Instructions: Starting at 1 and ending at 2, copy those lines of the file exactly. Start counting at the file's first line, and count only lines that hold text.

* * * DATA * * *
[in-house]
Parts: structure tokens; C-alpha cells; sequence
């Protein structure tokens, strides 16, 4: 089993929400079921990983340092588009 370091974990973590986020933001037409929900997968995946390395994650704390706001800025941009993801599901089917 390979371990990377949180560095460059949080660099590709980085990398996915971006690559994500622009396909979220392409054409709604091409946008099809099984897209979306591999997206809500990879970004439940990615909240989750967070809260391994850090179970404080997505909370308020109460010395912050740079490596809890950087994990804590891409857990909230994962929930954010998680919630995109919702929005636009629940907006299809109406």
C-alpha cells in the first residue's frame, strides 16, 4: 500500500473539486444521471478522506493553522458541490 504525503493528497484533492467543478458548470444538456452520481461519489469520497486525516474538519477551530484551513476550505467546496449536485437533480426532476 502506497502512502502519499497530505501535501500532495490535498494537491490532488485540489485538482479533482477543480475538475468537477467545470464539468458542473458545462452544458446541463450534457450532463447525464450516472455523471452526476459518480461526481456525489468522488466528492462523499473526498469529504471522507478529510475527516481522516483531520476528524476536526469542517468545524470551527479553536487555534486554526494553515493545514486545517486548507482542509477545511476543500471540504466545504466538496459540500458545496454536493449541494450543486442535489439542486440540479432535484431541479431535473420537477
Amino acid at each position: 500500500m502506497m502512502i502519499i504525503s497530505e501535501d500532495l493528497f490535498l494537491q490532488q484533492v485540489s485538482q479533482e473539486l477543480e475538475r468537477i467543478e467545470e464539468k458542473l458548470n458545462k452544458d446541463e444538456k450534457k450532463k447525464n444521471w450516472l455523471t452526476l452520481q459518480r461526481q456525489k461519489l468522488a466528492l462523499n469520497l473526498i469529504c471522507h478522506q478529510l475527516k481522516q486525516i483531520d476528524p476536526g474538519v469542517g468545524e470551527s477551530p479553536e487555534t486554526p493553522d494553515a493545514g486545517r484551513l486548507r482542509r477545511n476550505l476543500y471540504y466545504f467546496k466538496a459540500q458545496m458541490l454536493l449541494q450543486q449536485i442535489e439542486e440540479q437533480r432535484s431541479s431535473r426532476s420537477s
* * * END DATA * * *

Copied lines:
[in-house]
Parts: structure tokens; C-alpha cells; sequence